I tried everything they suggested me to try, except domperidone because it is illegal in US. I tried fenugreek, which I think might have helped a bit, except Ignacio’s bum became covered in bleeding sores almost immediately each time I started taking it. I ate oatmeal several times a day, I drank malt every day twice a day and I drank 3L+ of water. Nothing worked for me. Being honest, if someone would have told me that I needed to dance naked under the full moon at midnight, I would have done it gladly.

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A new hope

As I started pumping, Nancy, who is extremely passionate about breast feeding and she really gets into helping moms, did a great job at giving me hope. She told me of babies that are given in adoption at 12 weeks that do nurse from their new mothers; she told me of babies being hardwired to nurse, and she told me that Ignacio was not too old to nurse again, it was going to be a lot of work, but I was willing to do it. Hope, my readers, changed everything for me. It was crucial in my wanting to put more effort into all this. She also found out we had a Breast feeding center in Pittsburgh, I needed to go see them and get hands on help. In the meanwhile tragedy hit the family, my sister in law’s fiance died unexpectedly, and my in laws had to return earlier than thought to Louisiana. My husband was not willing to leave me, but he needed to go too. Thankfully, my sister was arriving at the same time and he felt at ease so he left the day after she arrived. It was week five after delivery and I still couldn’t drive or do much because I was recovering from the C-section.

Somewhere in Breast Feeding Made Simple I read that never pregnant moms that adopt children can nurse and that gave me more hope, if they could do it, I could do it too, after all, I had all the hormones that they did not because I actually had been pregnant. Also I read about the laid back position and I decided to give it a try. Guess what… it worked! Babies are hardwired to nurse, and five weeks was not too old for bringing my baby back to the breast! Just as Nancy had said! Granted, he didn’t really nurse much, but he did nurse a bit, he took the nipple, did not fuss, did not cry of batted at me, and he just used the nipple as comfort, which I was totally fine with!

Lact-Aid nursing supplementing system, this one thing turned the tables.

Lact-Aid nursing supplementing system, this one thing turned the tables.

When my husband came back, at about week six, we went to the Breast Feeding Center, a great resource in Pittsburgh. In retrospect, I wish the LCs that I talked to before Nancy (all four of them) would have told me about it, since it would have saved us much pain, but maybe there was a conflict of interests there, who knows… The thing is that the Breastfeeding Center people did offer a lot of help. They gave me a Lact-Aid nursing supplementing system (NSS) and taught me how to use it, they showed me how to make breast feeding work better. By then Ignacio’s mouth was much bigger and his latch better, so things went smoother than before. I still had some pain, but nothing compared to how it was at birth. The wonderful thing about the NSS is that if you can keep the baby at your breast for 15 minutes, you can drop one pumping! So instead of pumping 10 times a day, I would avoid some sessions, which gave me and my husband much needed rest; we were literally obsessed, our lives turning around how many times I had pumped and when I was going to pump next. Ignacio was not crazy about the NSS, and he moved and unlatched a lot, but overall, it was working, he was actually taking milk from me and the tube, and for the most part he was not being bottle fed through the day. I did follow the advice of the LC at the Breast Feeding Center and I did bottle feed at night, to avoid all the frustration and fuss. I don’t think Nancy though it was a good idea, given that your prolactin spikes at night, but being a very professional lady, she did not say anything and respected the LC’s opinion. I did not think of all this at the beginning, I was happy to have full breasts in the morning to get a lot of milk to supplement during the day.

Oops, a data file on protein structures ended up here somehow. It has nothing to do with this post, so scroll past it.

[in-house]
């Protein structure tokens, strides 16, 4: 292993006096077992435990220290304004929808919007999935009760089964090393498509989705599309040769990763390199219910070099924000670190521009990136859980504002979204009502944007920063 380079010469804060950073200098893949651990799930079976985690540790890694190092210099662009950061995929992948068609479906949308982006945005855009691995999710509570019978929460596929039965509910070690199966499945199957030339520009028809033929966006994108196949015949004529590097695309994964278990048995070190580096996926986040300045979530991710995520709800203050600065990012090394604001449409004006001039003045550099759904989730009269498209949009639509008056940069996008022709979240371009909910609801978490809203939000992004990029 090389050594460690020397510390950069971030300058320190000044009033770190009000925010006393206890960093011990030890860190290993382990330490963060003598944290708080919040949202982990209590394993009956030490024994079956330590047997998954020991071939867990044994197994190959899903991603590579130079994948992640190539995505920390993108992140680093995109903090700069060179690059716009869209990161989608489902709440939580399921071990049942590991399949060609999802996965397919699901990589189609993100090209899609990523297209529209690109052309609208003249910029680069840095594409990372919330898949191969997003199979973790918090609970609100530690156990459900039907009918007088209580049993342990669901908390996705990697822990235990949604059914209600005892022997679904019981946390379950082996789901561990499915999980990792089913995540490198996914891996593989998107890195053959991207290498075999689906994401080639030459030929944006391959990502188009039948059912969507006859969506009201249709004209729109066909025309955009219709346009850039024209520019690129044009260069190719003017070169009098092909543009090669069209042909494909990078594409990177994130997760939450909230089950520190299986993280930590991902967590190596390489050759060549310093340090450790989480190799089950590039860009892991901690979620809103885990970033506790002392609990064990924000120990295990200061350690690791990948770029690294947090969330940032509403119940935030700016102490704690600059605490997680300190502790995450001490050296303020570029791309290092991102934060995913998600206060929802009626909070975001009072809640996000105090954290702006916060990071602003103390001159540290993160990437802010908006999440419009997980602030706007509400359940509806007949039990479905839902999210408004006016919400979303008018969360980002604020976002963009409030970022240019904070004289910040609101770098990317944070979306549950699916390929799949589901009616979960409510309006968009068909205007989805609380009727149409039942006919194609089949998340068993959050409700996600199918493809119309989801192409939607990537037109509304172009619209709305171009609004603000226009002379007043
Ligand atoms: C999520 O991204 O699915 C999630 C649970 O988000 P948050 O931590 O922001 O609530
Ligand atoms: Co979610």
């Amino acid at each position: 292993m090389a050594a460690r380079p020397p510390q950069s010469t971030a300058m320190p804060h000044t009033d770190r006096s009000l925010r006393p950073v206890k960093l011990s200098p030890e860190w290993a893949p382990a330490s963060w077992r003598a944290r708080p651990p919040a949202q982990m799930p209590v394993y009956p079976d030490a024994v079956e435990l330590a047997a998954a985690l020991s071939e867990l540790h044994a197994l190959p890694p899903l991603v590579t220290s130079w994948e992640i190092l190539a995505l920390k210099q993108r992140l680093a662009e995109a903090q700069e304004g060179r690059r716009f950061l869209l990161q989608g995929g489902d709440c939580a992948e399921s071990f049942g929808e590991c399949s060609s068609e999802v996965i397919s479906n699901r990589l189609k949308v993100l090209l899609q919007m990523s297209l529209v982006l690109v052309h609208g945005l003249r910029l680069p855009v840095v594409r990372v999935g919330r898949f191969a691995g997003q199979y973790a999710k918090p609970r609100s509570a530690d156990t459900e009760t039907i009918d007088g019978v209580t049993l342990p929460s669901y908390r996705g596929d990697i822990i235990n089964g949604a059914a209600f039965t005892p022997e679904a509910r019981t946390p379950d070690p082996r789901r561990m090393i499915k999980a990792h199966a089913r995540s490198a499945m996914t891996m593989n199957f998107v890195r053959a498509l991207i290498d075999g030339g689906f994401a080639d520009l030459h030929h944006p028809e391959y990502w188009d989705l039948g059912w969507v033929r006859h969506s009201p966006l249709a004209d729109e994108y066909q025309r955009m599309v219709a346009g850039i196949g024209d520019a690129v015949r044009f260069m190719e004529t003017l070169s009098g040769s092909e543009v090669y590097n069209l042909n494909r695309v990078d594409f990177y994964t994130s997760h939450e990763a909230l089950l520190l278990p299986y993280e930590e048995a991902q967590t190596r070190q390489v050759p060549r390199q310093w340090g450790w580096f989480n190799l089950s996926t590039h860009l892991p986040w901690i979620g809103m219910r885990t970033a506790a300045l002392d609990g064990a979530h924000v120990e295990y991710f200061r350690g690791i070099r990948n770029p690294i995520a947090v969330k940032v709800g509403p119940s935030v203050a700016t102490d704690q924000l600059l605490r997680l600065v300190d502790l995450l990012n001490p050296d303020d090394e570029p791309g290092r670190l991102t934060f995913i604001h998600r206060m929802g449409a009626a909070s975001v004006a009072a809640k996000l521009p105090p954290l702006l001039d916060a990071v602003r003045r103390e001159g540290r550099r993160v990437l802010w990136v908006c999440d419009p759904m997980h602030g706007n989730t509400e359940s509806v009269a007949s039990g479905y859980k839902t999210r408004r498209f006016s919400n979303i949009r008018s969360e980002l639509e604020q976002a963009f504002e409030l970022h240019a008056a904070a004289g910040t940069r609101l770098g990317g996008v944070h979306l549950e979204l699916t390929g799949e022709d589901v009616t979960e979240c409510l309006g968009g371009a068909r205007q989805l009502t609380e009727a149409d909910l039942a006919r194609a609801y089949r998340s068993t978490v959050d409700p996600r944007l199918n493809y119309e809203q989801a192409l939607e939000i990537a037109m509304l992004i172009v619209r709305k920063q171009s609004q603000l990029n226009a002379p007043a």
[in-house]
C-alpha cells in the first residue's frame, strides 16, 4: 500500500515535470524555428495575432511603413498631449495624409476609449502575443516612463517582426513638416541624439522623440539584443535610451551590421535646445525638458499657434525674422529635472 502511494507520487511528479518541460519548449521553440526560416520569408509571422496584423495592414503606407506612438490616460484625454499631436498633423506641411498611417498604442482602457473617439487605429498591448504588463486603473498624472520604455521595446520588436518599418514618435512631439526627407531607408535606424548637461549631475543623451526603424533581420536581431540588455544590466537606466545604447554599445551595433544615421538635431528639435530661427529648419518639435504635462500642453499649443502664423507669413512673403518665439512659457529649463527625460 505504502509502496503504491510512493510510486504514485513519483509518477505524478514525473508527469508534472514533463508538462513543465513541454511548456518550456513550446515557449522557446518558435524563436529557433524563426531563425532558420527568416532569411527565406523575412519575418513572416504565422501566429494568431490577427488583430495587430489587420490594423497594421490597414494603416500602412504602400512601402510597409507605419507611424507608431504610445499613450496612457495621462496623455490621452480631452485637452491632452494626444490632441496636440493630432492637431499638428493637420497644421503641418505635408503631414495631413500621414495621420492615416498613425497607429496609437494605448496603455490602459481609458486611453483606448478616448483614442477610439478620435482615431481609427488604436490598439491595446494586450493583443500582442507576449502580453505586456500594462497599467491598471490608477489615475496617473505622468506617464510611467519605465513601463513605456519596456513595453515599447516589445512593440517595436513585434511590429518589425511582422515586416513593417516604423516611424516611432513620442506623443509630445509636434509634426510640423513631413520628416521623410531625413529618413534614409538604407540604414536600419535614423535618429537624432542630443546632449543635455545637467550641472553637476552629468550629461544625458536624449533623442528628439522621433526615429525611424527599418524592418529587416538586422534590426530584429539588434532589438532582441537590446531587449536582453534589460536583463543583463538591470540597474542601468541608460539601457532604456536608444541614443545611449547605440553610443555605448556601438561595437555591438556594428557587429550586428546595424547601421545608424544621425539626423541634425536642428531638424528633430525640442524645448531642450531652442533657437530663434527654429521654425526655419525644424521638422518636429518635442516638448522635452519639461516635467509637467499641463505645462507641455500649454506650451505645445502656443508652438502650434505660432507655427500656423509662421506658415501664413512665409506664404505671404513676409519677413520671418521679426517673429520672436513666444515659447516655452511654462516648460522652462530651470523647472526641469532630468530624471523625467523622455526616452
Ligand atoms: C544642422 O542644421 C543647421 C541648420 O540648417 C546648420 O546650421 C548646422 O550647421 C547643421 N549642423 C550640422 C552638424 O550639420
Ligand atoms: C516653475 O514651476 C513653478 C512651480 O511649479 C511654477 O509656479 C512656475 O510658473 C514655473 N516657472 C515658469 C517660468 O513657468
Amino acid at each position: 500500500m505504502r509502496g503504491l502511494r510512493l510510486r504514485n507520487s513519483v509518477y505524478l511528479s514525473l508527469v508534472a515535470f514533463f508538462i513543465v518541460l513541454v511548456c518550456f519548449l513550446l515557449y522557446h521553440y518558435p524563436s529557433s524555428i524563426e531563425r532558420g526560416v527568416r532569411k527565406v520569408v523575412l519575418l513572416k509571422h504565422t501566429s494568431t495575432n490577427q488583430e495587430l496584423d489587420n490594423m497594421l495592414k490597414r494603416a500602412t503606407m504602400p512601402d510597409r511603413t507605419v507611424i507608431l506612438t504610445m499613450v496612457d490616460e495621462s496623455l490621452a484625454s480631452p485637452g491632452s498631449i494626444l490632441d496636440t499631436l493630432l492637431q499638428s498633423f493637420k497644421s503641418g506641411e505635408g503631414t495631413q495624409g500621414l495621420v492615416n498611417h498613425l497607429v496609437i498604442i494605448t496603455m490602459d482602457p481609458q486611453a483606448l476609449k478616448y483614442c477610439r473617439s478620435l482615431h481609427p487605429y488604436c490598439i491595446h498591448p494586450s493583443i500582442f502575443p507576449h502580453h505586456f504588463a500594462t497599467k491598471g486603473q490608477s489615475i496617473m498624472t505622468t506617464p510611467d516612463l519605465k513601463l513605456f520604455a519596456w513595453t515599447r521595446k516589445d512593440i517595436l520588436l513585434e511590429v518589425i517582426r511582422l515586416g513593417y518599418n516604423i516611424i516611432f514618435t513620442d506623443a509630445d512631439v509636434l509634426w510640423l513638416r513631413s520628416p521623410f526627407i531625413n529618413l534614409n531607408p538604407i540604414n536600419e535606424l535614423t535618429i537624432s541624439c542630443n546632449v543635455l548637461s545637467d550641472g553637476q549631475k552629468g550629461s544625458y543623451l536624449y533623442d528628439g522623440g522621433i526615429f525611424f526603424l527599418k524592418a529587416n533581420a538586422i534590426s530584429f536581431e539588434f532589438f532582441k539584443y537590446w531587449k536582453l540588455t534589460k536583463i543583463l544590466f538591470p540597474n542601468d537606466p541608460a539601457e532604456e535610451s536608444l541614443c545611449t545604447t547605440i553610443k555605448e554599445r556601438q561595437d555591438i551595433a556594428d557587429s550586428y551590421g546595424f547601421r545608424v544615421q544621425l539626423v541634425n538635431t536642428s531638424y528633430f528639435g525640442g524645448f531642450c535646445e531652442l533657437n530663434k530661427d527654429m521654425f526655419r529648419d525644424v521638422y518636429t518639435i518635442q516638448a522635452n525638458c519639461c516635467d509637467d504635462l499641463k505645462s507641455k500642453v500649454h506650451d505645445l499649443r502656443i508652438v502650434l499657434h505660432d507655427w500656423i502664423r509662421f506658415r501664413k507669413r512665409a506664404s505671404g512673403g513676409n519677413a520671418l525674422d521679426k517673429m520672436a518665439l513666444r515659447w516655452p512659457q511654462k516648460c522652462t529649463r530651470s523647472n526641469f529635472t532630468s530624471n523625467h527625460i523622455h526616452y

I had some sad and discouraging days, especially each time Ignacio would hit a growth spurt, I would see my effort being dwarfed by  his new intake requirements. Each time I would seem discouraged, Ania would contact Nancy, who would contact me to give me a pep talk, ask for precise information and give me advice. Those two women were key in those days of my life, their dedication and support were fantastic.